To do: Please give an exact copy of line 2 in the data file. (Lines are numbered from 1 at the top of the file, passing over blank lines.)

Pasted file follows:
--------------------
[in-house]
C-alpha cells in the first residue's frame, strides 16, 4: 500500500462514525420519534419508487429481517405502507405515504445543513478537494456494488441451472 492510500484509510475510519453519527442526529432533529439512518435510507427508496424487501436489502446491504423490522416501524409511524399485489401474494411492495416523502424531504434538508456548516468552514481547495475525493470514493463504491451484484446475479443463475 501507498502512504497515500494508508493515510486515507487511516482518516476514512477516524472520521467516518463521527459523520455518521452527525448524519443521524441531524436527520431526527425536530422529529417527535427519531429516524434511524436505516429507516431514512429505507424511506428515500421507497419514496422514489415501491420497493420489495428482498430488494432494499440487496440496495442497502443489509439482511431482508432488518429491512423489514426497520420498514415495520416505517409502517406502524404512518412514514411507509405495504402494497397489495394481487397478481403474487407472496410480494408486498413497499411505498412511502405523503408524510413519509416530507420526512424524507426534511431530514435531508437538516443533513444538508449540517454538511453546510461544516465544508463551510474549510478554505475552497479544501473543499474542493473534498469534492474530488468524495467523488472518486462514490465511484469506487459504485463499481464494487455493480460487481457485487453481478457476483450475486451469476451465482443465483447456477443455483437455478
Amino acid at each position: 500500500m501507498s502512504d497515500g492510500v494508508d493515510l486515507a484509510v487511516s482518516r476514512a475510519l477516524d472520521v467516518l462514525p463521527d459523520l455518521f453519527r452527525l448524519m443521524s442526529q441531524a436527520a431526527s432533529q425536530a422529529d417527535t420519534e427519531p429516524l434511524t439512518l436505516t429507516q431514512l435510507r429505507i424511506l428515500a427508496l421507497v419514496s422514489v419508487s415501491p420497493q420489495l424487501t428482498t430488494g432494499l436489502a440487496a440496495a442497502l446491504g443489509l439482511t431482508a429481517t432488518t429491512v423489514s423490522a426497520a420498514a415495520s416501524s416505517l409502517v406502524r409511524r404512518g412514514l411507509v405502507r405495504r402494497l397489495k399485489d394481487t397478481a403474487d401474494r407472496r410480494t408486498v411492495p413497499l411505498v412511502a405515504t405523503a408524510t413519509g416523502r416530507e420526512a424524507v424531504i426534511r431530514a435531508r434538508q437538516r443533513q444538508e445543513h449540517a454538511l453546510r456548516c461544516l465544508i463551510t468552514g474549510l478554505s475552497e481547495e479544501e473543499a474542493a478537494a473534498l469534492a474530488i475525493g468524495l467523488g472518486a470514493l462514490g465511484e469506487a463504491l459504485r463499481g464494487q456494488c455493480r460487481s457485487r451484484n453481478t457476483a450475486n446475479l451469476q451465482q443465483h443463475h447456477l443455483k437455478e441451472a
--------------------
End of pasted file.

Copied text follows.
C-alpha cells in the first residue's frame, strides 16, 4: 500500500462514525420519534419508487429481517405502507405515504445543513478537494456494488441451472 492510500484509510475510519453519527442526529432533529439512518435510507427508496424487501436489502446491504423490522416501524409511524399485489401474494411492495416523502424531504434538508456548516468552514481547495475525493470514493463504491451484484446475479443463475 501507498502512504497515500494508508493515510486515507487511516482518516476514512477516524472520521467516518463521527459523520455518521452527525448524519443521524441531524436527520431526527425536530422529529417527535427519531429516524434511524436505516429507516431514512429505507424511506428515500421507497419514496422514489415501491420497493420489495428482498430488494432494499440487496440496495442497502443489509439482511431482508432488518429491512423489514426497520420498514415495520416505517409502517406502524404512518412514514411507509405495504402494497397489495394481487397478481403474487407472496410480494408486498413497499411505498412511502405523503408524510413519509416530507420526512424524507426534511431530514435531508437538516443533513444538508449540517454538511453546510461544516465544508463551510474549510478554505475552497479544501473543499474542493473534498469534492474530488468524495467523488472518486462514490465511484469506487459504485463499481464494487455493480460487481457485487453481478457476483450475486451469476451465482443465483447456477443455483437455478